Is the Secret to Losing Weight and Getting Fit this Simple?
Probably. (I’m sure I do, I overthink everything.)
But is it possible we don’t need P90X, pricey personal trainers or tricky sometimes-dangerous weights routines to get fit and lose weight?
Probably. (Hey, what do I look like an exercise scientist?)
An article in the New York Times has me thinking about it, though. (Ironic, no?) Fitness Crazed shares the story of the article’s author, Daniel Duane, and how he read every study and book under the sun about diet and exercise (sound familiar?), tried them and his body never changed (sound familiar?).
Then a trainer recommended a book to Duane. The book included a super simple strength training routine, which Duane thought looked like an over-simplified joke, but followed for a year anyway.
Guess what? It worked. Duane’s body responded and he got stronger. So what was the secret to his transformation?
It was something that most runners will be familiar with: progressive overload.
Duane writes in the article: “So if your own exercise routine hasn’t brought the changes you’d like, and if you share my vulnerability to anything that sounds like science, remember: If you pay too much attention to stories about exercise research, you’ll stay bewildered; but if you trust the practical knowledge of established athletic cultures, and keep your eye on the progressive overload principle, you will reach a state of clarity.”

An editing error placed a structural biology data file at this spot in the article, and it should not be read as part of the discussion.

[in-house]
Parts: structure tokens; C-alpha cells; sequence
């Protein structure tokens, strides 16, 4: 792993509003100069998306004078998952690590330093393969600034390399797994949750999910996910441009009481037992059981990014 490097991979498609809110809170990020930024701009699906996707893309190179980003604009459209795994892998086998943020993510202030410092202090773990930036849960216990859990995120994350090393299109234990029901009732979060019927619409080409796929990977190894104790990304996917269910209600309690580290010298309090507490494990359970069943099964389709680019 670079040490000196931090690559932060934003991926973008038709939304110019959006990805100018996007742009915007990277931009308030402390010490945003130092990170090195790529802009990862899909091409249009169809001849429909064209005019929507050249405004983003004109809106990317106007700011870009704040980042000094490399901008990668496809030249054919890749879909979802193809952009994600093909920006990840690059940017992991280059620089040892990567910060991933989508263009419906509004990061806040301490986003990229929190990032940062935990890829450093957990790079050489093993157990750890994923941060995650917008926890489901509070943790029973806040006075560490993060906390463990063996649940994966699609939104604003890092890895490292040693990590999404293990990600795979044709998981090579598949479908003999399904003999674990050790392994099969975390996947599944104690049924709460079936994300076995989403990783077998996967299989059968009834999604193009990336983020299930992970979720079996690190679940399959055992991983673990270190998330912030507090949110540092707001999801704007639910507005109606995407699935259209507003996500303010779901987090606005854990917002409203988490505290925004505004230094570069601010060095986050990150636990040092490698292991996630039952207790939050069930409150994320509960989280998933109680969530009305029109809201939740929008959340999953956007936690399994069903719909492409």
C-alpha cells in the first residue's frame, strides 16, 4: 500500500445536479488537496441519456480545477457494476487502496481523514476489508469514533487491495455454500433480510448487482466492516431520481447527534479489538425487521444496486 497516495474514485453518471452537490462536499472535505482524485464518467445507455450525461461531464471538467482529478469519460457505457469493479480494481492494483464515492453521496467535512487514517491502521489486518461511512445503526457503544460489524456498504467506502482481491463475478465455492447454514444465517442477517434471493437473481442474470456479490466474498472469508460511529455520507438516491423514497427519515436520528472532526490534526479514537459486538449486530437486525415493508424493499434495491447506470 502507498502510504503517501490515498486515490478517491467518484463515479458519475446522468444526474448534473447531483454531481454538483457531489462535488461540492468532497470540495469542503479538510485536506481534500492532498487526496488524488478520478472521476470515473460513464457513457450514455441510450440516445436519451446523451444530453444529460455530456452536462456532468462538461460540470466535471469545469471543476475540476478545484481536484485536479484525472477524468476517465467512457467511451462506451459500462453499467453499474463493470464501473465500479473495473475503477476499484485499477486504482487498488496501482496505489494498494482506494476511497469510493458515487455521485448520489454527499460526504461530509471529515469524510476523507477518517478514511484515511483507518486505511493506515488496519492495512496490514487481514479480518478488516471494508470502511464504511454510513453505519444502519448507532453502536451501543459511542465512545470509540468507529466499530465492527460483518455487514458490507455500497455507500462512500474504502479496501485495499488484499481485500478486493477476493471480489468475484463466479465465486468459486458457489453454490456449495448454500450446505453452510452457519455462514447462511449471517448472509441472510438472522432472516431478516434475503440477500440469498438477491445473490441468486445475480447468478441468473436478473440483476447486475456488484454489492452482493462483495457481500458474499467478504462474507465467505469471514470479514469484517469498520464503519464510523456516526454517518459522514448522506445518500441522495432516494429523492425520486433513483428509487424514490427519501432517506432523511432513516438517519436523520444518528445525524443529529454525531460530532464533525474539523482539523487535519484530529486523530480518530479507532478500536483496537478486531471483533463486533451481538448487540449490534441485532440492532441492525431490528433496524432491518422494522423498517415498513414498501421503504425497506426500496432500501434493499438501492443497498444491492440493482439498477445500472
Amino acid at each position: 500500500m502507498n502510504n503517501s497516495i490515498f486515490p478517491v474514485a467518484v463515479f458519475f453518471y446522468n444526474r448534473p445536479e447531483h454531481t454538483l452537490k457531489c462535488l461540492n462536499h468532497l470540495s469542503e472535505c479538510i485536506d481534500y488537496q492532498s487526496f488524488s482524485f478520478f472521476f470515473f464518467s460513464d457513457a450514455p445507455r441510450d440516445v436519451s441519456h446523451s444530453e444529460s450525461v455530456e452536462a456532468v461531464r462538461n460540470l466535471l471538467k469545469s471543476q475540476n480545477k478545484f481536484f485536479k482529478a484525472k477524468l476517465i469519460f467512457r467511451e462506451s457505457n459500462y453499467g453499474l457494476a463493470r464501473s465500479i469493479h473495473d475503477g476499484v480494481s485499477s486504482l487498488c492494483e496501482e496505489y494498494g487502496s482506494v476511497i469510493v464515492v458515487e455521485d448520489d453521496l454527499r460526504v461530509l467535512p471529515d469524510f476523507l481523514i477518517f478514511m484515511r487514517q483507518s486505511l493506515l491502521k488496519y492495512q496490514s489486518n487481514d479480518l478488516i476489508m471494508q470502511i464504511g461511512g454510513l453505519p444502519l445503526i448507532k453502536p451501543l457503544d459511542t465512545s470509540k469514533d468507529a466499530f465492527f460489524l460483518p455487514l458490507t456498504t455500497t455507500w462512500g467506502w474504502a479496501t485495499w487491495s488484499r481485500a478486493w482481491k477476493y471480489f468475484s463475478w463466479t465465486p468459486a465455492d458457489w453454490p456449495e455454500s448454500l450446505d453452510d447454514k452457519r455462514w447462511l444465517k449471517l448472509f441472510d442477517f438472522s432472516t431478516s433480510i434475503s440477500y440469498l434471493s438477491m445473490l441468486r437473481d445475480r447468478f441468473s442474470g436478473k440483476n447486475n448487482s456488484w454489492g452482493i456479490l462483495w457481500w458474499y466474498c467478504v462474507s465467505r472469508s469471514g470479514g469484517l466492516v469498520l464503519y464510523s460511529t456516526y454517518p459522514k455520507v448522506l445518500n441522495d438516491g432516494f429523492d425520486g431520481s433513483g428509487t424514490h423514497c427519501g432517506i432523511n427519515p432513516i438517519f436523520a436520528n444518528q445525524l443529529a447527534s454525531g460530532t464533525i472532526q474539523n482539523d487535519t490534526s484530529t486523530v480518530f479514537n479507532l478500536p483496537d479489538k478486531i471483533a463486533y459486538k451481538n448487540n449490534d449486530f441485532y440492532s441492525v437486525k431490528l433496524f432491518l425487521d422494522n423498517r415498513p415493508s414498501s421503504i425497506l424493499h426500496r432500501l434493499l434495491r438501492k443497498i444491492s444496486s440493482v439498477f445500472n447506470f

So, what was the book Duane followed? “Starting Strength” by Mark Rippetoe, a Texas gym owner. I’d never heard of Mark Rippetoe.
Until today when I heard of him twice in six hours.
Yesterday, I posted an article about CrossFit on my Mom vs. Marathon Facebook page, saying “Here’s why I didn’t use my CrossFit Groupon.” A commenter with an exercise science degree shared some more information about the exercises in that article, and later responded to concerns about getting hurt doing CrossFit.
Early this morning, he suggested some simple strength exercises (one which I already do—yay me!—jumping split squats, which leave me sore every time, try it, it’s great for runners!), and a book called…wait for it… “Starting Strength” by Mark Rippetoe.
Of course, then I saw the NYT article a few hours later.
It was a sign.
Go read the NYT article. If you are serious about being a stronger, better runner, triathlete…or any kind of athlete, you need to read it. It’s not that long (it’ll take you about 5 minutes) and it has some good information regarding the media and fitness studies, and why progressive overload might be the super simple answer to getting fit.
Why are you still here? Go!